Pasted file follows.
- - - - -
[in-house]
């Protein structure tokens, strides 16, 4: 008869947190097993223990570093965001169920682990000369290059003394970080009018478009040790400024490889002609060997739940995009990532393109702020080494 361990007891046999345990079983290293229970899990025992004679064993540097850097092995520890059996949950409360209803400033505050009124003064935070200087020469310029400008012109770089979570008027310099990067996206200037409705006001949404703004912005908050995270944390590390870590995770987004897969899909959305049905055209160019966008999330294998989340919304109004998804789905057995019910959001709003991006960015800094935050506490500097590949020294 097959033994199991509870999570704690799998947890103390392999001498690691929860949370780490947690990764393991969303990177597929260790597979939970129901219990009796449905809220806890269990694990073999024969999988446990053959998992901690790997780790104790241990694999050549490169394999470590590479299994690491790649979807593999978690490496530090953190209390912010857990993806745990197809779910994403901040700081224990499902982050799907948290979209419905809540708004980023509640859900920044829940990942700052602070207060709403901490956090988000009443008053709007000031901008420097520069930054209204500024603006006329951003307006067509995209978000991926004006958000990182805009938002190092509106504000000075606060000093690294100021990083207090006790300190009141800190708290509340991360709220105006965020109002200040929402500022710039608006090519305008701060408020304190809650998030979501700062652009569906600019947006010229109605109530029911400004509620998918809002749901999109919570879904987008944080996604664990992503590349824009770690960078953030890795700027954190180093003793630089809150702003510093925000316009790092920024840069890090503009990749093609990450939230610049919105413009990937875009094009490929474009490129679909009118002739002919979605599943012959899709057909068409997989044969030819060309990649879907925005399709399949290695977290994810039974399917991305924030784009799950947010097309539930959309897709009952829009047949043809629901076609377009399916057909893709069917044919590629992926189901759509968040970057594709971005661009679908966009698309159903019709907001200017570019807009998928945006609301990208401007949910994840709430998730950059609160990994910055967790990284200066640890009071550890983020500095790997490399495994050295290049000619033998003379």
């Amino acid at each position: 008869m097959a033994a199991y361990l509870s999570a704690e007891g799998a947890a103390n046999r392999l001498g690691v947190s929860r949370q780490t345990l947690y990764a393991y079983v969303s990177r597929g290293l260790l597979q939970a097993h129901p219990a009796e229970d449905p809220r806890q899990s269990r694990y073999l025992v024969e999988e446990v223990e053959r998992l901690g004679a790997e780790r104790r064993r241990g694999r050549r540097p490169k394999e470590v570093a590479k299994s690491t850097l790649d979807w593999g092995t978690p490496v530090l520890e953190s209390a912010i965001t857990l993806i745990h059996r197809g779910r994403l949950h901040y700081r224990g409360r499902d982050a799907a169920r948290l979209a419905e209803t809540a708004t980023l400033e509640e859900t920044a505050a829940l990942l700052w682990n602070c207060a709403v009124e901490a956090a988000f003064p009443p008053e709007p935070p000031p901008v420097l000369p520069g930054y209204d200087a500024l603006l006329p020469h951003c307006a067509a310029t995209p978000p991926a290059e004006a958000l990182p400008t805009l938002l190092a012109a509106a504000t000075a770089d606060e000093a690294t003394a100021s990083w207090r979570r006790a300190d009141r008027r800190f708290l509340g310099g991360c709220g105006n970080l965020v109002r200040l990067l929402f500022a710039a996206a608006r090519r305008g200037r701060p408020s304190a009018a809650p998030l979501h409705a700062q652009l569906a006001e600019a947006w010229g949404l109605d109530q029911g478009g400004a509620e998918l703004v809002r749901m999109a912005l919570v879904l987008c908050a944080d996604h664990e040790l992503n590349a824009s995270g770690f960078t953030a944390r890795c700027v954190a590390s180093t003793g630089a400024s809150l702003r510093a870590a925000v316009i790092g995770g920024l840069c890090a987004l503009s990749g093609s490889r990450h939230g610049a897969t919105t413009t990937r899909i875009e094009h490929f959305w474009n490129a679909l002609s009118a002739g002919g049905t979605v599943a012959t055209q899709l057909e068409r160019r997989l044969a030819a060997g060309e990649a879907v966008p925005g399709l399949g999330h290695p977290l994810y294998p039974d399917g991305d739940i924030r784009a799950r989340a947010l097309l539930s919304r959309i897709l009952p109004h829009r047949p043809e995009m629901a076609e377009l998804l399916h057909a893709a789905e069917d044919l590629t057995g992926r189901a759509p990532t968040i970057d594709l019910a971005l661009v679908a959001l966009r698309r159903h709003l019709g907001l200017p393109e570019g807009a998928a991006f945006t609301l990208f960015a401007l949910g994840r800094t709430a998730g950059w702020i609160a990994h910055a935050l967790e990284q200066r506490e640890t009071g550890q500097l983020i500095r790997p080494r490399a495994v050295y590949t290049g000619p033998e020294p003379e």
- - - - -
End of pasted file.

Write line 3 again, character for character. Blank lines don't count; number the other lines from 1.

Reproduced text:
């Amino acid at each position: 008869m097959a033994a199991y361990l509870s999570a704690e007891g799998a947890a103390n046999r392999l001498g690691v947190s929860r949370q780490t345990l947690y990764a393991y079983v969303s990177r597929g290293l260790l597979q939970a097993h129901p219990a009796e229970d449905p809220r806890q899990s269990r694990y073999l025992v024969e999988e446990v223990e053959r998992l901690g004679a790997e780790r104790r064993r241990g694999r050549r540097p490169k394999e470590v570093a590479k299994s690491t850097l790649d979807w593999g092995t978690p490496v530090l520890e953190s209390a912010i965001t857990l993806i745990h059996r197809g779910r994403l949950h901040y700081r224990g409360r499902d982050a799907a169920r948290l979209a419905e209803t809540a708004t980023l400033e509640e859900t920044a505050a829940l990942l700052w682990n602070c207060a709403v009124e901490a956090a988000f003064p009443p008053e709007p935070p000031p901008v420097l000369p520069g930054y209204d200087a500024l603006l006329p020469h951003c307006a067509a310029t995209p978000p991926a290059e004006a958000l990182p400008t805009l938002l190092a012109a509106a504000t000075a770089d606060e000093a690294t003394a100021s990083w207090r979570r006790a300190d009141r008027r800190f708290l509340g310099g991360c709220g105006n970080l965020v109002r200040l990067l929402f500022a710039a996206a608006r090519r305008g200037r701060p408020s304190a009018a809650p998030l979501h409705a700062q652009l569906a006001e600019a947006w010229g949404l109605d109530q029911g478009g400004a509620e998918l703004v809002r749901m999109a912005l919570v879904l987008c908050a944080d996604h664990e040790l992503n590349a824009s995270g770690f960078t953030a944390r890795c700027v954190a590390s180093t003793g630089a400024s809150l702003r510093a870590a925000v316009i790092g995770g920024l840069c890090a987004l503009s990749g093609s490889r990450h939230g610049a897969t919105t413009t990937r899909i875009e094009h490929f959305w474009n490129a679909l002609s009118a002739g002919g049905t979605v599943a012959t055209q899709l057909e068409r160019r997989l044969a030819a060997g060309e990649a879907v966008p925005g399709l399949g999330h290695p977290l994810y294998p039974d399917g991305d739940i924030r784009a799950r989340a947010l097309l539930s919304r959309i897709l009952p109004h829009r047949p043809e995009m629901a076609e377009l998804l399916h057909a893709a789905e069917d044919l590629t057995g992926r189901a759509p990532t968040i970057d594709l019910a971005l661009v679908a959001l966009r698309r159903h709003l019709g907001l200017p393109e570019g807009a998928a991006f945006t609301l990208f960015a401007l949910g994840r800094t709430a998730g950059w702020i609160a990994h910055a935050l967790e990284q200066r506490e640890t009071g550890q500097l983020i500095r790997p080494r490399a495994v050295y590949t290049g000619p033998e020294p003379e």